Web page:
Some songwriters retain a unique narrative style setting them apart from the herd. Dylan pretty much set the standard in folk, Ray Davies crafted it into the baseline rock element, Billy Joel enshrined it in pop, and Springsteen, as repellent as his post-Born to Run oeuvre is, fused the three. Consequently, a number of indie artists have labored to varying degrees of success to emulate any of the manifestations. It's a hellishly difficult genre, if genre it indeed is, to master. Julian Sakata makes the attempt here, and, well, this is a quite unusual disc.
The opening cut is a bit puzzling, but Suffer the Young is hypnotic as an incredibly well played blend of cinematic music, 20s refrains, megaphone toss offs, flourishes (think Beatles and Sgt. Pepper's), progressive classicalisms, and mutable rock and roll matrix. This is transitioned over to The Restoration of a Child's Robot, with its sad orchestral rose garden flanking the suggestive rhymes, fusing metaphors for lost love and childhood's baubles. These two tracks, then, orient the listener so that Little Sun's bandoneon and melodica find themselves able to sit comfortably in what is now understood to be an intriguingly shifting swell of expectation and surprise.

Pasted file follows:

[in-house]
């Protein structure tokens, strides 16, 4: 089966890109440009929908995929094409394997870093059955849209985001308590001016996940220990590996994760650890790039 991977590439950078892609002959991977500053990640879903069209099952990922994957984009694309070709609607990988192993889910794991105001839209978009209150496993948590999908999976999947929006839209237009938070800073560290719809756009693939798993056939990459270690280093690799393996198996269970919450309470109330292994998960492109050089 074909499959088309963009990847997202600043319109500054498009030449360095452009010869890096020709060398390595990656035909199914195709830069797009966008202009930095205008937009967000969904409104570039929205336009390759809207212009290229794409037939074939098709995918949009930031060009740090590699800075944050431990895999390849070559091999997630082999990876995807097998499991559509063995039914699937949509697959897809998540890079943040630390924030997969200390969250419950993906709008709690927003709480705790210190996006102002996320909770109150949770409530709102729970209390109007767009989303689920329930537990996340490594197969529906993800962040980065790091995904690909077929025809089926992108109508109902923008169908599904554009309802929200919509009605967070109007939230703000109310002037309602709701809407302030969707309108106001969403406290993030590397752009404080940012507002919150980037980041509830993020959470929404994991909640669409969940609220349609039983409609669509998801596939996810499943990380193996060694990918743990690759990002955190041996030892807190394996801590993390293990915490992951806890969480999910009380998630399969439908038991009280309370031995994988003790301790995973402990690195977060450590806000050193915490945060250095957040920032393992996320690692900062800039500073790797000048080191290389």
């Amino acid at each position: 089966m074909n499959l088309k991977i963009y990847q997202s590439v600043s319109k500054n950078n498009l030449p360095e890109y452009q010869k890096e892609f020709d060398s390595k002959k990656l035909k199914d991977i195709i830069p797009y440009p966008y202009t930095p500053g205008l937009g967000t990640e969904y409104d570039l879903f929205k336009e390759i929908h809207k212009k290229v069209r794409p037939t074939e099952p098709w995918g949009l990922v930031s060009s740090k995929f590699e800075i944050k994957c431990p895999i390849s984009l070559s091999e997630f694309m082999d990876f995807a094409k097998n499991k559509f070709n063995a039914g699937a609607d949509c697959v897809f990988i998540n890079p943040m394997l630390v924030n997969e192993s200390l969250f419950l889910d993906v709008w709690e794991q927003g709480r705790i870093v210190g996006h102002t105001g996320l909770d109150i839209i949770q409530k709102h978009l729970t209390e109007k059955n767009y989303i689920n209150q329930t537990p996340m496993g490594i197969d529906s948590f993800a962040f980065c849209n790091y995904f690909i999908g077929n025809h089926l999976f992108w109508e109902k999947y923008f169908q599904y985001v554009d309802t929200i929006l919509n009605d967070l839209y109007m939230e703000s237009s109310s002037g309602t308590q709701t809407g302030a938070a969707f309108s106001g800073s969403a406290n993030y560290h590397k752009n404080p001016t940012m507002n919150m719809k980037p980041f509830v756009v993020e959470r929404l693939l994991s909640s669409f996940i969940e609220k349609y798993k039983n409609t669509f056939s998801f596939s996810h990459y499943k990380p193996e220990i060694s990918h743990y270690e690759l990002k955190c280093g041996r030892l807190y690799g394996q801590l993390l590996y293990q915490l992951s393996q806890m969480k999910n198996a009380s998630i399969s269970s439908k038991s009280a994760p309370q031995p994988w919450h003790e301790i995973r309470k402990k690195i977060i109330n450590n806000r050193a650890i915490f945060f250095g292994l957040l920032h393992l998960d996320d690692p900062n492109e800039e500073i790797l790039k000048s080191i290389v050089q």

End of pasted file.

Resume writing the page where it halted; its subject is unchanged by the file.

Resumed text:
Sakata provided the score for the film Flourish so well that the filmmaker was sparked to sit in the studio for the making of See?, turning it onto a full-length documentary...equally a puzzling act, but, well, this is an era for filmic experimentation, isn't it? After all, who expected Clerks, Ghost World, and similar movies to be so successful? See? is indeed a beast of a different mode, one attempted before, not often, and usually not well-accepted—too often not because the result wasn't worthy but because the audience is rarely equipped for its own duties. If anything is going to open the access door, Moth, with its Bowie-esque ambience, will be the vehicle. As to my own reaction, I'm intrigued by the high literacy present in all aspects but still scratching my head. What the hell do we have here? Judge for yourself, the trip is well worth the risk. Dig the very cool painted cartoon cover by Mary Loup while you're at it; should help a lot. This is a CD that grows on you with every listen.
Edited by: David N. Pyles
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